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Why civil society should partner with the Government to drive Vision 2030

By Mugo Kibati

In his article in The Star on Wednesday, July 13th, titled Good Leaders Are Key to Vision 2030, the Chairman of the National Council of NGOs - Mr Ken Wafula, aptly captured the potential synergy between the government and the civil society in driving forward the Vision 2030.

He readily acknowledged the need to reinforce the engagement between the government and the non-governmental organisations in achieving the Vision for the good of the country. His article also dwelt greatly on leadership issues and on the need for NGOs, as he puts it, “to reclaim their roles in this epic development process.”

The credentials of Kenya’s civil society in bringing about transformative change in the country cannot be gainsaid. Beginning 1990, non-governmental actors have been at the forefront of driving the country’s social, political and economic agenda with remarkable success.

Transformation through Collaboration

Partnering with other agents of reform, the civil society left an indelible imprint on the country’s quest for change culminating in last year’s promulgation of the New Constitution. The promulgation of the constitution gave Vision 2030, which has a political pillar charged with effecting proper governance structures, a new lease of life.

By playing its rightful role in the realization of a new constitution, civil society has contributed in a major way in making Vision 2030 real in the hearts and lives of Kenyans. As Vision 2030 works towards delivering proper governance structures for the people of Kenya, it will be fulfilling the promise of the New Constitution to Kenyans.

The Vision 2030 Delivery Secretariat (VDS) which is tasked with overseeing the overall implementation of the Vision has been actively engaging civil society. In April this year, the VDS and the NGOs met and formulated an engagement plan for collaborating with civil society. We continue to engage to concretize our partnership.

The essence of our engagement with the civil society organisations is to harness the potential synergy that exists between them and government in driving the country’s development agenda. Vision 2030 cuts across every aspect of the lives of Kenyans; driving it requires the concerted effort of a broad array of players, not just government.

Maintaining an Effective Symbiotic Relationship

The confluence of the roles of government and civil society in relation to the Vision 2030 is seen markedly in the provision of basic social services such as health, sanitation and education. NGOs have consistently played a major role in building schools, hospitals and other social infrastructure.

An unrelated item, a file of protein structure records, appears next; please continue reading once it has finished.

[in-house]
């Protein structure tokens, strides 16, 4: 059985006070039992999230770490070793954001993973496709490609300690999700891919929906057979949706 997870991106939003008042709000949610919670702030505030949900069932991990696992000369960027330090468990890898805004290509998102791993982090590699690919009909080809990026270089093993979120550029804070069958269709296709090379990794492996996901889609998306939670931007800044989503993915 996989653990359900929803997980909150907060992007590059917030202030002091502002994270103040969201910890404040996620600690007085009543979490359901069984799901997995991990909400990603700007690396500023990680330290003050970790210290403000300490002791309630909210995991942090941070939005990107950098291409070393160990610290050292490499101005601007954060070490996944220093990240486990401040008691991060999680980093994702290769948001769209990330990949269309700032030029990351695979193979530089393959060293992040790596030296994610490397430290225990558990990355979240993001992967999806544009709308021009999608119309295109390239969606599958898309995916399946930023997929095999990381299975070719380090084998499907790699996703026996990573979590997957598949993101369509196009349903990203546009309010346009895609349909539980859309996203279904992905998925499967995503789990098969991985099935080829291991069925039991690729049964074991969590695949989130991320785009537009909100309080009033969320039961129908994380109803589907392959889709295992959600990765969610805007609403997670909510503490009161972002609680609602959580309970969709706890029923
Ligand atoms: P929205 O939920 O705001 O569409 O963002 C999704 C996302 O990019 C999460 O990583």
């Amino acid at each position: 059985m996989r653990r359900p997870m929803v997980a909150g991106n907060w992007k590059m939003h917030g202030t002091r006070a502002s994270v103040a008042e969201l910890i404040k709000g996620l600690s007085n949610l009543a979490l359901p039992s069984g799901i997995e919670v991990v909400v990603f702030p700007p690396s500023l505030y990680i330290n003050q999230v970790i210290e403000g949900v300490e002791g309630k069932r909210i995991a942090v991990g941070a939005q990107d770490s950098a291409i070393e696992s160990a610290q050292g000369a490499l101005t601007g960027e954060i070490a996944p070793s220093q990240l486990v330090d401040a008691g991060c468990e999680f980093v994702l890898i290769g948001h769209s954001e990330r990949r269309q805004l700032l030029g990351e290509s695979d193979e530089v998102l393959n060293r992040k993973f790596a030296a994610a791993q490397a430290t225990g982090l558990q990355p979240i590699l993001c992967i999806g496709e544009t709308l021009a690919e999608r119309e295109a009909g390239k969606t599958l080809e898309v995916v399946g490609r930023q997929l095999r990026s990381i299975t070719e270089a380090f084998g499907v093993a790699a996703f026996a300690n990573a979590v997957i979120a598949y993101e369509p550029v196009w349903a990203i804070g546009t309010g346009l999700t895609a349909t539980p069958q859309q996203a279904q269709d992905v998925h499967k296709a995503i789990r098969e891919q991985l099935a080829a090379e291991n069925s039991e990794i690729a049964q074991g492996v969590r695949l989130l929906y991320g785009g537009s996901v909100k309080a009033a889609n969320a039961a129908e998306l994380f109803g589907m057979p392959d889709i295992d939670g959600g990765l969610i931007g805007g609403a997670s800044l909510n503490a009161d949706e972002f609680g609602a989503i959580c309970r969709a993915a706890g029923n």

Here again, NGOs have been active in driving the Vision 2030. The provision of essential services falls squarely within the ambit of the social pillar of the Vision.

With this in mind, I would beg to differ with Mr Wafula when he says that NGOs have ‘to reclaim their role’ in the implementation of the Vision 2030. They are already playing their rightful role by championing the rights of Kenyans and providing essential services to the poor. They are actualizing the social pillar aspirations to create an equitable Kenya for all.

I would like to single out a very critical ingredient in a successful partnership between government and the civil society, namely that, NGOs have over the years built a formidable grassroots network.

Therefore, any form of collaboration between VDS and NGOs would catalyze a huge critical mass for successful implementation of the Vision 2030 flagship projects. Obviously, the ultimate beneficiaries of such collaboration are the citizens.

That applies to any other type of collaboration whether between government and civil society or government and private sector.

To Each their Righful Role

The rules of engagement of each of the parties should be clear ab initio. For instance, you cannot subsume the government mandate as granted by the electorate within civil society agenda in the name of collaboration. Nor would you expect civil society to be subservient to the State as a pre-condition for engagement.

Civil society can play the role of sensitizing Kenyans on the benefits of Vision 2030. NGOs must go beyond mere criticism of the government and offer constructive counsel on how to fast-track the Vision 2030 projects. I believe Kenya can achieve this Vision before 2030. Malaysia did it and we too, can.

In playing its rightful role in the country’s development, civil society must also avoid the trap of short-termism. It is tempting to dismiss the Vision 2030 as a pipe-dream owing to the prevailing economic hardships. While such hardships are a reality, most of them can be resolved in the short-term. In fact, the Vision addresses many of these challenges.

For example, successful implementation of the flagship irrigation projects will go a long way in tackling the perennial food insecurity which keeps fueling increase in food prices. Diversifying our electricity generation base through flagship projects like geothermal and wind power generation will reduce the cost of power.

I could go on and on but suffice to say that civil society should view the Vision 2030 as a long-term effort to tackle prevailing social, political and economic challenges for the benefit of present and future generations.

Mr Kibati is the Director General of the Vision 2030 Delivery Secretariat

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